Google's Eric Schmidt has again denied there is any fragmentation problem within Android, claiming that the platform instead shows customer-friendly "differentiation." Speaking at CES this week, where many manufacturers revealed devices running older versions of Android but promised Ice Cream Sandwich upgrades at some point later this year, Schmidt argued that "differentiation is positive, fragmentation is negative," PCMag reports. The deciding factor, he claimed, was that apps ran across devices on different iterations of Android.
"Differentiation means that you have a choice and the people who are making the phones, they're going to compete on their view of innovation," Schmidt argued. "They're going to try and convince you that theirs is better than somebody else."
The proliferation of Android devices over the past eighteen months, Google's rapid update cycle, as well as vendor attempts to differentiate their phones and tablets by modifying the core OS, has left multiple versions of each Android iteration co-existing on the market. Over time, there's a gradual shift of the majority of devices to newer versions, but phones are still being launched running Android 2.3 and even 2.2 when Google itself is up to 4.0 with the Galaxy Nexus. Meanwhile, vendors promise upgrades but actually delivering on them generally takes longer than expected, leaving owners stuck either with older versions of the OS or forced to play with unofficial third-party ROMs from the developer community.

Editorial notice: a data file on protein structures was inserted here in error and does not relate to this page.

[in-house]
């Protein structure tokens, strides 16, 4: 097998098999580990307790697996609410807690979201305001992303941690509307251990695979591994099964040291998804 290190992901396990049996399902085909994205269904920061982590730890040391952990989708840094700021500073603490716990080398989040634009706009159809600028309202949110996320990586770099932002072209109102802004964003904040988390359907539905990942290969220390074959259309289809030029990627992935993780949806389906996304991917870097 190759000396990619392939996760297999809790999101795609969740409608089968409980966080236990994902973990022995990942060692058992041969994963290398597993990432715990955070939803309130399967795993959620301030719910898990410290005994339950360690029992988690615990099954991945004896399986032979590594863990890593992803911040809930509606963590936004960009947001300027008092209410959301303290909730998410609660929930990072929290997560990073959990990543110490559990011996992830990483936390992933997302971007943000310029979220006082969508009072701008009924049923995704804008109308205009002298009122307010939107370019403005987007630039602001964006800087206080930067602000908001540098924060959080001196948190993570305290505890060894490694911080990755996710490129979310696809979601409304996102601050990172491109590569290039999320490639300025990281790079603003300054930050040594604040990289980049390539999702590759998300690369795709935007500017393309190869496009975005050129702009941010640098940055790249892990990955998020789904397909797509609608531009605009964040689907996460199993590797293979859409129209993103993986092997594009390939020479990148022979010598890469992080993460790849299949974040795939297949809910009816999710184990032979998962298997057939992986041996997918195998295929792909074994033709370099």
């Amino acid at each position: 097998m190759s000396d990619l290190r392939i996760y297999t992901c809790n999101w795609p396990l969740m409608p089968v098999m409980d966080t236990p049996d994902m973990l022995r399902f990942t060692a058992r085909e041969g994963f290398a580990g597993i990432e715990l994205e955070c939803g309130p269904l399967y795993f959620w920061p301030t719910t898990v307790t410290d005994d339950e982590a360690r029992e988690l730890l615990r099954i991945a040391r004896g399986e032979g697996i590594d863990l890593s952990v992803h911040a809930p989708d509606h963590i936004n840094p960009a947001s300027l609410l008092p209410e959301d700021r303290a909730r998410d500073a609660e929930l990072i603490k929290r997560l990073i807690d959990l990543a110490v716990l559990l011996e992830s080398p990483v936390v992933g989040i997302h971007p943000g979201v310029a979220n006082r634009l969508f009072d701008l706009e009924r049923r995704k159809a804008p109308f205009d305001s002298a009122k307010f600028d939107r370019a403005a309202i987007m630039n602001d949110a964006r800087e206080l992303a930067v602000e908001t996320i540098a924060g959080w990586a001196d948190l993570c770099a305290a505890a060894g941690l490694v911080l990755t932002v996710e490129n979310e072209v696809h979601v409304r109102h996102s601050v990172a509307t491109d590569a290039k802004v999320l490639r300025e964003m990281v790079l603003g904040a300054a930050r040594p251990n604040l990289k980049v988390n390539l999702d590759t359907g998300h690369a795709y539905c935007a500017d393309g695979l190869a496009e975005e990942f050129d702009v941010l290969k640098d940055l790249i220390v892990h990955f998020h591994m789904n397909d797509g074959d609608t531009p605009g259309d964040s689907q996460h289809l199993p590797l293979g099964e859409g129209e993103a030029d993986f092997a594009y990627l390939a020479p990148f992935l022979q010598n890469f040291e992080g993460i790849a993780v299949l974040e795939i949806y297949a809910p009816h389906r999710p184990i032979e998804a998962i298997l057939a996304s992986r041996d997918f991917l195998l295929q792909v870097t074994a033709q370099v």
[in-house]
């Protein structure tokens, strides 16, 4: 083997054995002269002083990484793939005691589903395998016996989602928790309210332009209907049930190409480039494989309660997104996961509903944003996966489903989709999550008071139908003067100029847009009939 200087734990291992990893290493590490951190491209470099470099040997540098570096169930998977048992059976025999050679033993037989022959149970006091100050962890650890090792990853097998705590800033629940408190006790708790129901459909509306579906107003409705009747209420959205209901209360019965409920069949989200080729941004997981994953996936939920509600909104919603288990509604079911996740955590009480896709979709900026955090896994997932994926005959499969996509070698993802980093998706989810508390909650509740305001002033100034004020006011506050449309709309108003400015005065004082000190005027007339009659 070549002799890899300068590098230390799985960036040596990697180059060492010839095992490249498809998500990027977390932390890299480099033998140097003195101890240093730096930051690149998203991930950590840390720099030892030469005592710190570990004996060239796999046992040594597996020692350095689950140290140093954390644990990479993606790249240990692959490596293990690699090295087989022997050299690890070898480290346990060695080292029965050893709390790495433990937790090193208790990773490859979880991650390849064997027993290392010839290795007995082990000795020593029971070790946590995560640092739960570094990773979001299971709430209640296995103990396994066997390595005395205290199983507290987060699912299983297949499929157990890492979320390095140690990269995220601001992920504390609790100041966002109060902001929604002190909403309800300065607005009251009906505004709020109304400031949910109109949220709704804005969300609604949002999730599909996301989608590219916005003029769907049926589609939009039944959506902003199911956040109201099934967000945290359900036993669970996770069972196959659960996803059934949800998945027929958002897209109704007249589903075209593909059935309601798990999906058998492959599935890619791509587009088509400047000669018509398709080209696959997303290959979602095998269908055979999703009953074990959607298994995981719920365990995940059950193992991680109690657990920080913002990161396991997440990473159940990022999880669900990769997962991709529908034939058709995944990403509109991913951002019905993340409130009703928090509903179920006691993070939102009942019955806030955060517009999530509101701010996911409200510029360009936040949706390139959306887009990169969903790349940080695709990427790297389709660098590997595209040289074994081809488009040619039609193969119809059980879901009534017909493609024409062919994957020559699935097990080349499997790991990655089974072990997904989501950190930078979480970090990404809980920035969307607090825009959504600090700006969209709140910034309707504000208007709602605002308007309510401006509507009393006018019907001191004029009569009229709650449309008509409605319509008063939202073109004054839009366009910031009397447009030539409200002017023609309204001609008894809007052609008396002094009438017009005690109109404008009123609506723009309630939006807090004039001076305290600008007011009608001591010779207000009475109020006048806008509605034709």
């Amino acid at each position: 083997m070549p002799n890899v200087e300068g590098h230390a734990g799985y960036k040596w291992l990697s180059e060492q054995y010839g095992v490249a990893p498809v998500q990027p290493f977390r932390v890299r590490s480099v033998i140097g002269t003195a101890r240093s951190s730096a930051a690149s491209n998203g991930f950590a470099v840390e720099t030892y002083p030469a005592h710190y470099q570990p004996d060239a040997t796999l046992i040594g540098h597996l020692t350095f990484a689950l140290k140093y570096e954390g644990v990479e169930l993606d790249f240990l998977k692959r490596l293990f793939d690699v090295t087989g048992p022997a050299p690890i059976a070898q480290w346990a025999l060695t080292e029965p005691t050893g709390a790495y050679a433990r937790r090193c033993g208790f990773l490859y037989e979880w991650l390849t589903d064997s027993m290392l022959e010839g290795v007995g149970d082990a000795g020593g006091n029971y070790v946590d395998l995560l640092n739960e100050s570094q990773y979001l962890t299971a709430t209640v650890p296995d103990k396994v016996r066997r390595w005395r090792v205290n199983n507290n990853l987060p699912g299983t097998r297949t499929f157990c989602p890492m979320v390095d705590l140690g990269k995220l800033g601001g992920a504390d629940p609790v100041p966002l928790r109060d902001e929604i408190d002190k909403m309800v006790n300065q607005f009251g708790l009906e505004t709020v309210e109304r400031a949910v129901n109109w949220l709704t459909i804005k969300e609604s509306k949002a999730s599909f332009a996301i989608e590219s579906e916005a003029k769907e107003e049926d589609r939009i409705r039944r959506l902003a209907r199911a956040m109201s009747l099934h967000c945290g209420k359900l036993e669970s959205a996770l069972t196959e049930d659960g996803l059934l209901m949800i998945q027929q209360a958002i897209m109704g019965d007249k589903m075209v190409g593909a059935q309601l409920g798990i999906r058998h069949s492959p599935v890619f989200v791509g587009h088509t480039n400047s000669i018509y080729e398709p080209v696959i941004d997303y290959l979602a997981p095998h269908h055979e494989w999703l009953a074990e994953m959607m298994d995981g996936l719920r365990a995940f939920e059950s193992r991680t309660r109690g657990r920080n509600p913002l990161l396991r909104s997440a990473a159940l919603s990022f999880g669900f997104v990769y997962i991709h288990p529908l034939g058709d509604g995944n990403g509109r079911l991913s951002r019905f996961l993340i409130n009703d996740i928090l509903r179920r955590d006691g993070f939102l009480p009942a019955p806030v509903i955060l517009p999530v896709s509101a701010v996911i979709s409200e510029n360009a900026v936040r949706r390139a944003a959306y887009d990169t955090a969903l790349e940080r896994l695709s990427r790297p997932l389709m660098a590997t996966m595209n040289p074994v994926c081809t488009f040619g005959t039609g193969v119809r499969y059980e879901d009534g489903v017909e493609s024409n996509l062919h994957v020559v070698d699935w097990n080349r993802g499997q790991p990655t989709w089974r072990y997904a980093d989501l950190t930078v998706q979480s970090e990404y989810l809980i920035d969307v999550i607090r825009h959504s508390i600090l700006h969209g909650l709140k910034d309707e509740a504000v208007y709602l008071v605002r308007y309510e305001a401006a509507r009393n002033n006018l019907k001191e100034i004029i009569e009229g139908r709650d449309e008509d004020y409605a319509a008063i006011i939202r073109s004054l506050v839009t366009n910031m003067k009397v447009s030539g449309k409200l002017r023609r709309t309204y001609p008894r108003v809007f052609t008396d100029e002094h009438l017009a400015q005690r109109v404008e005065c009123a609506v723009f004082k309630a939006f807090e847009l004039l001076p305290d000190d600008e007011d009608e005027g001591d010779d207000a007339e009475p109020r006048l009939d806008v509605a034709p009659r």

As for whether manufacturers can modify the default Android UI, as HTC does with its Sense interface, Schmidt said they were welcome to. "We absolutely allow [manufacturers] to add or change the user interface as long as they don't break the apps" he insisted.
While the recent announcement that all Android 4.x and beyond devices must support the Holo theme seemed to indicate Google was moving to block third-party interfaces, in actual fact it seems to merely mean that Holo must be available to any apps that call upon it. Manufacturers won't be able to release devices that solely offer their own theme and not Google's default, if that is they want to continue offering Android Market access.
"What people really care about is if there's an interoperable ecosystem of apps" Schmidt concluded, rather than every device having the same UI. The exec saved some time to criticize Apple's recent lawsuits and sales injunctions against Samsung tablets, arguing that such a move is "called prevention of choice" and that instead the market should be left to decide which is a good product or otherwise.